** The type of blossom-end morphology is indicated when parents differ: p = prominent, columnar blossom-end characteristic for LA2-5 and LA986, u = rounded, less prominent, u-shaped blossom-end as in LA2353.

Table 2. F1 and F2 allelism tests for various blossom-end morphology genes.

                                 Pointed fruits (%)  F2 segregation*
Cross (P1 x P2)                  P1     P2      F1  <=Low Mid >=High
LA986(bk) x LA2-5 (pst)        100(p)**100(p) 100(p)   -    -     -
LA1787(bk-2) x LA2-5/LA986(bk)***67(u) 100(p)  60(u)  39   39     6
LA2353 (n) x LA2-5/LA986 (bk)   83(u)  100(p)  81(u)  29   87    27
LA2353 (n) x LA1787 (bk-2)      83      67     46     19   29     9
NC140 x LA2-5/LA986 (bk)        20(u)  100(p)  36(u)  17   30     3
Fla890559-24 x LA2-5/LA986 (bk) 49(u)  100(p)  70(u)   6   16     5 
Fla894413-1 x LA2-5/LA986 (bk)  49(u)  100(p)  87(u)  22   29    13
NC140 x LA1787 (bk-2)           20      70     41      1   29     0
Fla890559-24 x LA1787 (bk-2)    50      67     57     22   23    12
Fla894413-1 x LA1787 (bk-2)     60      70     46     17    5     8
NC140 x LA2353 (n)              20      77     12     11   17     0
Fla890559-24 x LA2353 (n)       50      83     33     20   30     8
Fla894413-1 x LA2353 (n)        60      77     46     17   11     2
NC140 x Fla890559-24            17      58     14      8   15     7
NC140 x Fla894413-1             20      60     27     19    8     1
Fla890559-24 x Fla894413-1      47      60     53     14   11     5
* <=Low = Number of F2 plants with equal or lower percentage pointed fruit than the minimum in least pointed parent, >=High = Number of F2 plants with equal or greater percentage pointed fruit than the maximum in most pointed parent, Mid = Number of F2 plants in between.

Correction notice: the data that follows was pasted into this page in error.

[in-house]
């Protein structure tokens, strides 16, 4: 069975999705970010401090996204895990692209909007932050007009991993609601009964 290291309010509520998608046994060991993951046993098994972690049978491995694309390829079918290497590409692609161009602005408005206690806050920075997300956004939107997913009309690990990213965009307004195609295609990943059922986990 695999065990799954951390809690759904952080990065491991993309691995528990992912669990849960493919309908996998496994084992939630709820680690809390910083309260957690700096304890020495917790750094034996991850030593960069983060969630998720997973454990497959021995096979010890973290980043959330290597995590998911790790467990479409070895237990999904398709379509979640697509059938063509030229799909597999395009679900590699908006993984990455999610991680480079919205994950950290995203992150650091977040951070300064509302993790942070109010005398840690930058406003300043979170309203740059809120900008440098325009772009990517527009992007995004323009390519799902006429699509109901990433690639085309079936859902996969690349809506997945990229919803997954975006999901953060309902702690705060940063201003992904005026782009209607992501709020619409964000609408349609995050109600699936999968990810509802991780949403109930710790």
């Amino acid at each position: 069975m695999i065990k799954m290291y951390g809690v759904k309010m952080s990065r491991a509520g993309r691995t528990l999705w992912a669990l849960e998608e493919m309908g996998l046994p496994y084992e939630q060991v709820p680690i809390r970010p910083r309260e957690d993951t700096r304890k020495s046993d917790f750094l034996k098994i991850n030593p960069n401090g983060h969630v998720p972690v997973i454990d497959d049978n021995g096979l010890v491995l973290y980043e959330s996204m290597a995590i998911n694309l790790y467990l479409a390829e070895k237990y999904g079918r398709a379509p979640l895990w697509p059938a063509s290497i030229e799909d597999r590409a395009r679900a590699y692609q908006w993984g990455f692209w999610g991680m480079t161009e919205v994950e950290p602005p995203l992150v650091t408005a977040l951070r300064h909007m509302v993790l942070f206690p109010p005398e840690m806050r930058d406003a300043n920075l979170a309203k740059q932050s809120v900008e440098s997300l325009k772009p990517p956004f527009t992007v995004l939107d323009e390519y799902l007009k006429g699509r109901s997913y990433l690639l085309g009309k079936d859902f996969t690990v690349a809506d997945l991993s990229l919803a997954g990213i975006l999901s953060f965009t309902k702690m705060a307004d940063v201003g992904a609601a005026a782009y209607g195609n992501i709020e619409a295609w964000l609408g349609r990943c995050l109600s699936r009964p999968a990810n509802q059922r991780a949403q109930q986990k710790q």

** See Table 1.

*** Data were pooled for crosses involving LA2-5 and LA986, since both had the same blossom-end morphology gene.

This work establishes the presence of four different nipple tip genes, and probably other blossom-end morphology genes are yet unidentified. Breeders may backcross these blossom-end morphology genes into otherwise desirable breeding lines and ultimately intercross complementing parents to obtain hybrids with pinpoint blossom-end scars, but without pointed mature fruits and without leaf curl. Barten et al. (1992a) indicated that n, n-2, and n-3 seemed most promising for such an approach. Alternatively, a pointed breeding line may be crossed with a non-pointed, but reasonably smooth, breeding line (Gardner, 1990), since Barten et al. (1992b) have shown that the inheritance of blossom-end scar size is predominantly additive.

Literature Cited:
Barten, J.H.M., J.W. Scott and R.G. Gardner 1992a. J. Amer. Soc. Hort. Sci. (In press).

Barten, J.H.M., Y. Elkind, J.W. Scott, S. Vidavski and N. Kedar 1992b. Euphytica (In press).

Gardner, R.G. 1990. Hortsci 25:989-990.

Gardner, R.G. 1991. TGC Report 41:81, 85, and 86.

MacArthur, J.W. 1934. J. Genetics 29:123-133.

Nash, A.F. and R.G. Gardner 1988. J. Amer. Soc. Hort. Sci. 113:264-268.

Young, P.A. and J.W. MacArthur 1947. Texas Agr. Exp. Sta. Bul. 698.